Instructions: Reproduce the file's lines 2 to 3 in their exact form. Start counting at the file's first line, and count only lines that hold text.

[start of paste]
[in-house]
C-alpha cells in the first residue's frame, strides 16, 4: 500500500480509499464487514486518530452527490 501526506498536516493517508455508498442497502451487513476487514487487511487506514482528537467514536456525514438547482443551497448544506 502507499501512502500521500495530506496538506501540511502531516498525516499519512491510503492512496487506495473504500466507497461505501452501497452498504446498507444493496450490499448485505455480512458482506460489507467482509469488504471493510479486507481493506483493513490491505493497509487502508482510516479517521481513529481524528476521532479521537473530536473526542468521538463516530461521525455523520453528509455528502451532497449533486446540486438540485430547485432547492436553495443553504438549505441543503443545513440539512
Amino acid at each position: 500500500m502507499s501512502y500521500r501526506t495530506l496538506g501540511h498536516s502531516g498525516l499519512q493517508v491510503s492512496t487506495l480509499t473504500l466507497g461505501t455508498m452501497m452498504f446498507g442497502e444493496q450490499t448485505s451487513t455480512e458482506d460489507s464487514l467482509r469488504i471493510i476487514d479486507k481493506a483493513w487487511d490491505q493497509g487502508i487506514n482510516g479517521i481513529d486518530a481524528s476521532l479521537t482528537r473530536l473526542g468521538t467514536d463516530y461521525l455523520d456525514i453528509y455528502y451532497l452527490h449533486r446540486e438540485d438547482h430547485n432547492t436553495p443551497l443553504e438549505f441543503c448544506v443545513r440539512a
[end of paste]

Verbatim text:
C-alpha cells in the first residue's frame, strides 16, 4: 500500500480509499464487514486518530452527490 501526506498536516493517508455508498442497502451487513476487514487487511487506514482528537467514536456525514438547482443551497448544506 502507499501512502500521500495530506496538506501540511502531516498525516499519512491510503492512496487506495473504500466507497461505501452501497452498504446498507444493496450490499448485505455480512458482506460489507467482509469488504471493510479486507481493506483493513490491505493497509487502508482510516479517521481513529481524528476521532479521537473530536473526542468521538463516530461521525455523520453528509455528502451532497449533486446540486438540485430547485432547492436553495443553504438549505441543503443545513440539512
Amino acid at each position: 500500500m502507499s501512502y500521500r501526506t495530506l496538506g501540511h498536516s502531516g498525516l499519512q493517508v491510503s492512496t487506495l480509499t473504500l466507497g461505501t455508498m452501497m452498504f446498507g442497502e444493496q450490499t448485505s451487513t455480512e458482506d460489507s464487514l467482509r469488504i471493510i476487514d479486507k481493506a483493513w487487511d490491505q493497509g487502508i487506514n482510516g479517521i481513529d486518530a481524528s476521532l479521537t482528537r473530536l473526542g468521538t467514536d463516530y461521525l455523520d456525514i453528509y455528502y451532497l452527490h449533486r446540486e438540485d438547482h430547485n432547492t436553495p443551497l443553504e438549505f441543503c448544506v443545513r440539512a